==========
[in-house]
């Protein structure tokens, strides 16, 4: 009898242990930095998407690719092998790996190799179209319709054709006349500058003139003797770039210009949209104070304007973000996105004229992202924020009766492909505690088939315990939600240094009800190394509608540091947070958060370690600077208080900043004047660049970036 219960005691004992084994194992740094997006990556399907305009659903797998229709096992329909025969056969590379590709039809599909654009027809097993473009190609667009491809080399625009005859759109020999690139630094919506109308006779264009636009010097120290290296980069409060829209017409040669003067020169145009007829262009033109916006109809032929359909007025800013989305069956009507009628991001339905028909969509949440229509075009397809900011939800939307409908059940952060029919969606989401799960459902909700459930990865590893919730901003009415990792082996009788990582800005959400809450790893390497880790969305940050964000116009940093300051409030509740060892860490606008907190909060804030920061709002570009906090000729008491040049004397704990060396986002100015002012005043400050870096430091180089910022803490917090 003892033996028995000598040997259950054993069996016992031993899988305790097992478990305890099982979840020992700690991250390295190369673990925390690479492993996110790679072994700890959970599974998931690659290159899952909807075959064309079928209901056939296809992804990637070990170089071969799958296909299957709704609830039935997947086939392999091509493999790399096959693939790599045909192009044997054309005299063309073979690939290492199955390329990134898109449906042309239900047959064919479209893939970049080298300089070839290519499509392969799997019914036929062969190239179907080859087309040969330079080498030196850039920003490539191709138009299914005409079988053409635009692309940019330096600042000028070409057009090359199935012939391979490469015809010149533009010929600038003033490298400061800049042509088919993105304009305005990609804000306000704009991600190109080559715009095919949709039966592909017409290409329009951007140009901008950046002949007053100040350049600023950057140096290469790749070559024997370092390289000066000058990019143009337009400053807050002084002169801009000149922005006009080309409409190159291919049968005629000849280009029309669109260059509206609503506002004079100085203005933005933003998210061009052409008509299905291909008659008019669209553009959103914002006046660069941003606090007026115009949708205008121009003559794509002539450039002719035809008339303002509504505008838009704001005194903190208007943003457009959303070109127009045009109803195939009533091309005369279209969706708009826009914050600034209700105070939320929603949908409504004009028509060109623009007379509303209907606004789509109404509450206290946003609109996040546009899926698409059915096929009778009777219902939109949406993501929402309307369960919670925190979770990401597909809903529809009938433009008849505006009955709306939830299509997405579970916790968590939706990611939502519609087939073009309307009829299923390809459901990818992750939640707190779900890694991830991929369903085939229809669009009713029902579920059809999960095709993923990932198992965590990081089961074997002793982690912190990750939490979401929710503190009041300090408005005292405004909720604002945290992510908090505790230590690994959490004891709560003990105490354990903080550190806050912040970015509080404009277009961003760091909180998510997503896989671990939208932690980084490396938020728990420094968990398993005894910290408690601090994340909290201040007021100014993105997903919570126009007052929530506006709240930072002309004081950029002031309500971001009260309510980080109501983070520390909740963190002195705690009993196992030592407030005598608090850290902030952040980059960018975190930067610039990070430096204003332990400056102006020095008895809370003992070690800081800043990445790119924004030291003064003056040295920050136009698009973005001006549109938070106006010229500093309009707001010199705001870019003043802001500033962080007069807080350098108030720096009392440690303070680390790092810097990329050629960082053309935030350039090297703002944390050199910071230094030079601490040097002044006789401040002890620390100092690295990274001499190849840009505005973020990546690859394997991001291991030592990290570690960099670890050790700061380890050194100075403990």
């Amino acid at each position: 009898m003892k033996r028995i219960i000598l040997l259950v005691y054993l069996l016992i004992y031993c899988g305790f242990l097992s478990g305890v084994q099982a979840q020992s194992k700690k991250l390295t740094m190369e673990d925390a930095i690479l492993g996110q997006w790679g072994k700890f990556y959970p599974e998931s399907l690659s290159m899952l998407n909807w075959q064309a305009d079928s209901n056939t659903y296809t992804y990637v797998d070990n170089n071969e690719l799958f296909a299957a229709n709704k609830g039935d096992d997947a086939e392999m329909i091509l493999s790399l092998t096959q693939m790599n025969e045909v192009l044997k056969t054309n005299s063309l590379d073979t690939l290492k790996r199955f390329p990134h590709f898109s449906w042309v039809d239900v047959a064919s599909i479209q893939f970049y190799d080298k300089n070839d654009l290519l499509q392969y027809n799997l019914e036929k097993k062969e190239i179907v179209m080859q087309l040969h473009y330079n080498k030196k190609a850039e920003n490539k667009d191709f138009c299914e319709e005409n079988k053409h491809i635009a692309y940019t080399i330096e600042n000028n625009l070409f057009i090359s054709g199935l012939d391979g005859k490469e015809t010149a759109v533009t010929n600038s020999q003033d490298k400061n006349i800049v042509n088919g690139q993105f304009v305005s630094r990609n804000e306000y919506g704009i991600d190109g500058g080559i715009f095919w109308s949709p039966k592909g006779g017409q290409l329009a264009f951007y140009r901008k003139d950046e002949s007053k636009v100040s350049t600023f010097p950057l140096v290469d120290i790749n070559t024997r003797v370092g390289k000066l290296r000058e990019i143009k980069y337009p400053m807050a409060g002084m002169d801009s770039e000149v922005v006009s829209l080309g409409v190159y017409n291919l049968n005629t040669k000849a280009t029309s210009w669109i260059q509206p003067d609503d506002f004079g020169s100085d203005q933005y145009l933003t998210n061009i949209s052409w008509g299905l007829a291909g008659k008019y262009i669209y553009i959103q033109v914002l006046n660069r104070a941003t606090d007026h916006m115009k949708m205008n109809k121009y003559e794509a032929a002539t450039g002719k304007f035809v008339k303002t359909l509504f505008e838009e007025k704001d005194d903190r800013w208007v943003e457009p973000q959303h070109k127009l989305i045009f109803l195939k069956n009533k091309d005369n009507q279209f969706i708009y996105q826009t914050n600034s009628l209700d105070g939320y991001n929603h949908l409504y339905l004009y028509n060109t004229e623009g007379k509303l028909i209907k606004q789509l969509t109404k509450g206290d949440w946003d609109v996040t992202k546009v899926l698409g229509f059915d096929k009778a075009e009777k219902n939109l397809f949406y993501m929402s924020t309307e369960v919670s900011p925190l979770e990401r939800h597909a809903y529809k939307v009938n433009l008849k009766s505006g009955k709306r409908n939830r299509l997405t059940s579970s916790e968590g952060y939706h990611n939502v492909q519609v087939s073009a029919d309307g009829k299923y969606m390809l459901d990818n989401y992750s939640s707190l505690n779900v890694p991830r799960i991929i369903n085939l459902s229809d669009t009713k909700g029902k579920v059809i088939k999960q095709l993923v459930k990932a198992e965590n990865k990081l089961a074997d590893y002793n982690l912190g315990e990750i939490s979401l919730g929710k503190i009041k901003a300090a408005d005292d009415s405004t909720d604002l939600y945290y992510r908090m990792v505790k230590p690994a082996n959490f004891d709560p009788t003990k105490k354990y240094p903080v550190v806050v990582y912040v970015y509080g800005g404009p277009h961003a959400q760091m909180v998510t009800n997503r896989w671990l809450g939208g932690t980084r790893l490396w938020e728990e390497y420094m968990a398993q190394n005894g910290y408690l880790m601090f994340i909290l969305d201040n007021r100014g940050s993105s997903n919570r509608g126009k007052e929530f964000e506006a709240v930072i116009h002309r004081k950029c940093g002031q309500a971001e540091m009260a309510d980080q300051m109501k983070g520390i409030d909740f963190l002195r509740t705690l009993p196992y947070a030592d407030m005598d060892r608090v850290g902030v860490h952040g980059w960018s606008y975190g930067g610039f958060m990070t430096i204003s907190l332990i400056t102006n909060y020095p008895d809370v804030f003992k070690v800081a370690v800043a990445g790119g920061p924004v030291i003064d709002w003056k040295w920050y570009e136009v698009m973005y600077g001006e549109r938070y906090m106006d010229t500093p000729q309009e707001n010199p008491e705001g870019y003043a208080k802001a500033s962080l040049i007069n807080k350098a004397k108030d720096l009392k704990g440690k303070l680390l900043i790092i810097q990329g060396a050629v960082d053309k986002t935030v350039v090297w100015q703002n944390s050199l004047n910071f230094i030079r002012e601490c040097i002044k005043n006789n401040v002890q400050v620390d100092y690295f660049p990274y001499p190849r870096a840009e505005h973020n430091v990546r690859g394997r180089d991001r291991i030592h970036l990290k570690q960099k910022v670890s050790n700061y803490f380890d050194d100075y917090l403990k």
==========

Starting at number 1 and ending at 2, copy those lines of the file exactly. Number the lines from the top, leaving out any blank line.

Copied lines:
[in-house]
């Protein structure tokens, strides 16, 4: 009898242990930095998407690719092998790996190799179209319709054709006349500058003139003797770039210009949209104070304007973000996105004229992202924020009766492909505690088939315990939600240094009800190394509608540091947070958060370690600077208080900043004047660049970036 219960005691004992084994194992740094997006990556399907305009659903797998229709096992329909025969056969590379590709039809599909654009027809097993473009190609667009491809080399625009005859759109020999690139630094919506109308006779264009636009010097120290290296980069409060829209017409040669003067020169145009007829262009033109916006109809032929359909007025800013989305069956009507009628991001339905028909969509949440229509075009397809900011939800939307409908059940952060029919969606989401799960459902909700459930990865590893919730901003009415990792082996009788990582800005959400809450790893390497880790969305940050964000116009940093300051409030509740060892860490606008907190909060804030920061709002570009906090000729008491040049004397704990060396986002100015002012005043400050870096430091180089910022803490917090 003892033996028995000598040997259950054993069996016992031993899988305790097992478990305890099982979840020992700690991250390295190369673990925390690479492993996110790679072994700890959970599974998931690659290159899952909807075959064309079928209901056939296809992804990637070990170089071969799958296909299957709704609830039935997947086939392999091509493999790399096959693939790599045909192009044997054309005299063309073979690939290492199955390329990134898109449906042309239900047959064919479209893939970049080298300089070839290519499509392969799997019914036929062969190239179907080859087309040969330079080498030196850039920003490539191709138009299914005409079988053409635009692309940019330096600042000028070409057009090359199935012939391979490469015809010149533009010929600038003033490298400061800049042509088919993105304009305005990609804000306000704009991600190109080559715009095919949709039966592909017409290409329009951007140009901008950046002949007053100040350049600023950057140096290469790749070559024997370092390289000066000058990019143009337009400053807050002084002169801009000149922005006009080309409409190159291919049968005629000849280009029309669109260059509206609503506002004079100085203005933005933003998210061009052409008509299905291909008659008019669209553009959103914002006046660069941003606090007026115009949708205008121009003559794509002539450039002719035809008339303002509504505008838009704001005194903190208007943003457009959303070109127009045009109803195939009533091309005369279209969706708009826009914050600034209700105070939320929603949908409504004009028509060109623009007379509303209907606004789509109404509450206290946003609109996040546009899926698409059915096929009778009777219902939109949406993501929402309307369960919670925190979770990401597909809903529809009938433009008849505006009955709306939830299509997405579970916790968590939706990611939502519609087939073009309307009829299923390809459901990818992750939640707190779900890694991830991929369903085939229809669009009713029902579920059809999960095709993923990932198992965590990081089961074997002793982690912190990750939490979401929710503190009041300090408005005292405004909720604002945290992510908090505790230590690994959490004891709560003990105490354990903080550190806050912040970015509080404009277009961003760091909180998510997503896989671990939208932690980084490396938020728990420094968990398993005894910290408690601090994340909290201040007021100014993105997903919570126009007052929530506006709240930072002309004081950029002031309500971001009260309510980080109501983070520390909740963190002195705690009993196992030592407030005598608090850290902030952040980059960018975190930067610039990070430096204003332990400056102006020095008895809370003992070690800081800043990445790119924004030291003064003056040295920050136009698009973005001006549109938070106006010229500093309009707001010199705001870019003043802001500033962080007069807080350098108030720096009392440690303070680390790092810097990329050629960082053309935030350039090297703002944390050199910071230094030079601490040097002044006789401040002890620390100092690295990274001499190849840009505005973020990546690859394997991001291991030592990290570690960099670890050790700061380890050194100075403990």